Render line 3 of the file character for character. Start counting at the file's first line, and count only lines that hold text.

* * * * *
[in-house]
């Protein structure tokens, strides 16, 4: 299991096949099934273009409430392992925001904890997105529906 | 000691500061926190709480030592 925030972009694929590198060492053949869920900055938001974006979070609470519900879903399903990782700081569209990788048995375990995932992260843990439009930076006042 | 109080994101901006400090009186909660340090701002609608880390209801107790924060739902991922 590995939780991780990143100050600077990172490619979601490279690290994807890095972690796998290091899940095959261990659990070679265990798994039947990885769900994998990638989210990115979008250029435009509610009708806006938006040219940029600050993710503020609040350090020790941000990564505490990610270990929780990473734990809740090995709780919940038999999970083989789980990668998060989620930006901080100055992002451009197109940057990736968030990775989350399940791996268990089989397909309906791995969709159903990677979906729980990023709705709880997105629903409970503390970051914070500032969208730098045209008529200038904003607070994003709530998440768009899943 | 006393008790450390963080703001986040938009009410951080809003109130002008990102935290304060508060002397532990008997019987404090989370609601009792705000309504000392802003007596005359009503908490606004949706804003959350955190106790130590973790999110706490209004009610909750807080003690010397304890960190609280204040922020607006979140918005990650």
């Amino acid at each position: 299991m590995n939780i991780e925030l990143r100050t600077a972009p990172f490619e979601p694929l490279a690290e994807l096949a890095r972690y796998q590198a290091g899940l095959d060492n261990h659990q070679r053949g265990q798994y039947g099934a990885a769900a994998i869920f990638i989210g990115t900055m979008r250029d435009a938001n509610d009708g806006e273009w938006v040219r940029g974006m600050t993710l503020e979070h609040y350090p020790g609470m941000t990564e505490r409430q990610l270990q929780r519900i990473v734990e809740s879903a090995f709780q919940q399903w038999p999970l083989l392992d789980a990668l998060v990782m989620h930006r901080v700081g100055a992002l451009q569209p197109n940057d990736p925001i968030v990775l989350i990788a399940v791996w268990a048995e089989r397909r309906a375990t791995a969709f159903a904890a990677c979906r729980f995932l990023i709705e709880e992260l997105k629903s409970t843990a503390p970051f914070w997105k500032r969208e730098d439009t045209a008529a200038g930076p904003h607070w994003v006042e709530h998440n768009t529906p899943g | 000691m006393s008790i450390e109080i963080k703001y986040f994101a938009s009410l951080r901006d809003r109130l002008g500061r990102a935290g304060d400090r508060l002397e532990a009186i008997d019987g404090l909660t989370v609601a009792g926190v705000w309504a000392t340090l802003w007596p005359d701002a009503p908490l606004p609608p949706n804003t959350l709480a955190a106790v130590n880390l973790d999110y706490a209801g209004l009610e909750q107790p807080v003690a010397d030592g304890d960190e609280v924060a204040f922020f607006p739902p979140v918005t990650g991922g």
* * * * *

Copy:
């Amino acid at each position: 299991m590995n939780i991780e925030l990143r100050t600077a972009p990172f490619e979601p694929l490279a690290e994807l096949a890095r972690y796998q590198a290091g899940l095959d060492n261990h659990q070679r053949g265990q798994y039947g099934a990885a769900a994998i869920f990638i989210g990115t900055m979008r250029d435009a938001n509610d009708g806006e273009w938006v040219r940029g974006m600050t993710l503020e979070h609040y350090p020790g609470m941000t990564e505490r409430q990610l270990q929780r519900i990473v734990e809740s879903a090995f709780q919940q399903w038999p999970l083989l392992d789980a990668l998060v990782m989620h930006r901080v700081g100055a992002l451009q569209p197109n940057d990736p925001i968030v990775l989350i990788a399940v791996w268990a048995e089989r397909r309906a375990t791995a969709f159903a904890a990677c979906r729980f995932l990023i709705e709880e992260l997105k629903s409970t843990a503390p970051f914070w997105k500032r969208e730098d439009t045209a008529a200038g930076p904003h607070w994003v006042e709530h998440n768009t529906p899943g | 000691m006393s008790i450390e109080i963080k703001y986040f994101a938009s009410l951080r901006d809003r109130l002008g500061r990102a935290g304060d400090r508060l002397e532990a009186i008997d019987g404090l909660t989370v609601a009792g926190v705000w309504a000392t340090l802003w007596p005359d701002a009503p908490l606004p609608p949706n804003t959350l709480a955190a106790v130590n880390l973790d999110y706490a209801g209004l009610e909750q107790p807080v003690a010397d030592g304890d960190e609280v924060a204040f922020f607006p739902p979140v918005t990650g991922g």